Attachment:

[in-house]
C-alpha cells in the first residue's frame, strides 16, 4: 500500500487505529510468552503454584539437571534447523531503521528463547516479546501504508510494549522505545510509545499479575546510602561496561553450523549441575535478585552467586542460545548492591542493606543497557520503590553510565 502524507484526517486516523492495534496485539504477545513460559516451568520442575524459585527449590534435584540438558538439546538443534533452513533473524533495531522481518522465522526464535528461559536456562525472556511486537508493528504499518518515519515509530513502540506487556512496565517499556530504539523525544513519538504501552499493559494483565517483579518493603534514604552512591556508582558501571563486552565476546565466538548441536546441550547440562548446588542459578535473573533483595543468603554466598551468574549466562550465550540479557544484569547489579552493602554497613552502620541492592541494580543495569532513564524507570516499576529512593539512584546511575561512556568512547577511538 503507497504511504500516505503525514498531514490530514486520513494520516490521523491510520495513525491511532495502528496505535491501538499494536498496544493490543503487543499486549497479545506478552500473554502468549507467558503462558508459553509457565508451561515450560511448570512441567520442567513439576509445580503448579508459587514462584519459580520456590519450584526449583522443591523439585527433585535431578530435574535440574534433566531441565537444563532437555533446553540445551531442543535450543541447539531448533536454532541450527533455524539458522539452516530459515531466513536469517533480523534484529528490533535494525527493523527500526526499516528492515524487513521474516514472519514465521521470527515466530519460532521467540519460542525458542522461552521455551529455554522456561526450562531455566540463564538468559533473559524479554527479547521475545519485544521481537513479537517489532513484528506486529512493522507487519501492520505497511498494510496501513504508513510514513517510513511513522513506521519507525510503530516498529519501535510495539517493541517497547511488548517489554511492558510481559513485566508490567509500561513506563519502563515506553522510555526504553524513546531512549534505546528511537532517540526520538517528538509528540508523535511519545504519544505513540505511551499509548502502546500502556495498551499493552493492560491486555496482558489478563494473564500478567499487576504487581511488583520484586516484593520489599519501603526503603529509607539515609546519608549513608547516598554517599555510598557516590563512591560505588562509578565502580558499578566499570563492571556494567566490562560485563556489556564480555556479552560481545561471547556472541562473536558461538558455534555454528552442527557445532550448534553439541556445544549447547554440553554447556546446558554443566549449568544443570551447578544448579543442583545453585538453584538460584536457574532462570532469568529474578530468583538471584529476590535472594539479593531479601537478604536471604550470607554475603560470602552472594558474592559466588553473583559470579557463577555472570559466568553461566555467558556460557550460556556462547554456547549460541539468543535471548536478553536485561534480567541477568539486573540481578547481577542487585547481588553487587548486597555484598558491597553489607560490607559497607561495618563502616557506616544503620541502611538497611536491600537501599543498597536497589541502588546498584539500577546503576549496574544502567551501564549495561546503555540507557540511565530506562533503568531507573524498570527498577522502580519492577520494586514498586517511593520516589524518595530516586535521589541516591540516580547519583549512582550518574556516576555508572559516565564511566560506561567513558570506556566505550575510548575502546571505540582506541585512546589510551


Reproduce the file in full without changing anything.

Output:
[in-house]
C-alpha cells in the first residue's frame, strides 16, 4: 500500500487505529510468552503454584539437571534447523531503521528463547516479546501504508510494549522505545510509545499479575546510602561496561553450523549441575535478585552467586542460545548492591542493606543497557520503590553510565 502524507484526517486516523492495534496485539504477545513460559516451568520442575524459585527449590534435584540438558538439546538443534533452513533473524533495531522481518522465522526464535528461559536456562525472556511486537508493528504499518518515519515509530513502540506487556512496565517499556530504539523525544513519538504501552499493559494483565517483579518493603534514604552512591556508582558501571563486552565476546565466538548441536546441550547440562548446588542459578535473573533483595543468603554466598551468574549466562550465550540479557544484569547489579552493602554497613552502620541492592541494580543495569532513564524507570516499576529512593539512584546511575561512556568512547577511538 503507497504511504500516505503525514498531514490530514486520513494520516490521523491510520495513525491511532495502528496505535491501538499494536498496544493490543503487543499486549497479545506478552500473554502468549507467558503462558508459553509457565508451561515450560511448570512441567520442567513439576509445580503448579508459587514462584519459580520456590519450584526449583522443591523439585527433585535431578530435574535440574534433566531441565537444563532437555533446553540445551531442543535450543541447539531448533536454532541450527533455524539458522539452516530459515531466513536469517533480523534484529528490533535494525527493523527500526526499516528492515524487513521474516514472519514465521521470527515466530519460532521467540519460542525458542522461552521455551529455554522456561526450562531455566540463564538468559533473559524479554527479547521475545519485544521481537513479537517489532513484528506486529512493522507487519501492520505497511498494510496501513504508513510514513517510513511513522513506521519507525510503530516498529519501535510495539517493541517497547511488548517489554511492558510481559513485566508490567509500561513506563519502563515506553522510555526504553524513546531512549534505546528511537532517540526520538517528538509528540508523535511519545504519544505513540505511551499509548502502546500502556495498551499493552493492560491486555496482558489478563494473564500478567499487576504487581511488583520484586516484593520489599519501603526503603529509607539515609546519608549513608547516598554517599555510598557516590563512591560505588562509578565502580558499578566499570563492571556494567566490562560485563556489556564480555556479552560481545561471547556472541562473536558461538558455534555454528552442527557445532550448534553439541556445544549447547554440553554447556546446558554443566549449568544443570551447578544448579543442583545453585538453584538460584536457574532462570532469568529474578530468583538471584529476590535472594539479593531479601537478604536471604550470607554475603560470602552472594558474592559466588553473583559470579557463577555472570559466568553461566555467558556460557550460556556462547554456547549460541539468543535471548536478553536485561534480567541477568539486573540481578547481577542487585547481588553487587548486597555484598558491597553489607560490607559497607561495618563502616557506616544503620541502611538497611536491600537501599543498597536497589541502588546498584539500577546503576549496574544502567551501564549495561546503555540507557540511565530506562533503568531507573524498570527498577522502580519492577520494586514498586517511593520516589524518595530516586535521589541516591540516580547519583549512582550518574556516576555508572559516565564511566560506561567513558570506556566505550575510548575502546571505540582506541585512546589510551